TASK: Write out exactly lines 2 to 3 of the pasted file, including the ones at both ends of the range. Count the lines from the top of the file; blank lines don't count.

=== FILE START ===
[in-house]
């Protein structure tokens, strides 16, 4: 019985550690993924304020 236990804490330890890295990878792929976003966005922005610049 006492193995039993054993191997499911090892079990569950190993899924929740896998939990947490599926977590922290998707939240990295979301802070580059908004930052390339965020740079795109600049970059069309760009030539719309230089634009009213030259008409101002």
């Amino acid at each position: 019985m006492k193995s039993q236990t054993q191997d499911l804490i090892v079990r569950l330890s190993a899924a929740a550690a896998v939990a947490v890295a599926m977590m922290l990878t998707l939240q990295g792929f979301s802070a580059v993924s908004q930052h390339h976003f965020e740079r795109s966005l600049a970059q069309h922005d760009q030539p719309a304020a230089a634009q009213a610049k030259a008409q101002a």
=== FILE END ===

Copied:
């Protein structure tokens, strides 16, 4: 019985550690993924304020 236990804490330890890295990878792929976003966005922005610049 006492193995039993054993191997499911090892079990569950190993899924929740896998939990947490599926977590922290998707939240990295979301802070580059908004930052390339965020740079795109600049970059069309760009030539719309230089634009009213030259008409101002």
């Amino acid at each position: 019985m006492k193995s039993q236990t054993q191997d499911l804490i090892v079990r569950l330890s190993a899924a929740a550690a896998v939990a947490v890295a599926m977590m922290l990878t998707l939240q990295g792929f979301s802070a580059v993924s908004q930052h390339h976003f965020e740079r795109s966005l600049a970059q069309h922005d760009q030539p719309a304020a230089a634009q009213a610049k030259a008409q101002a």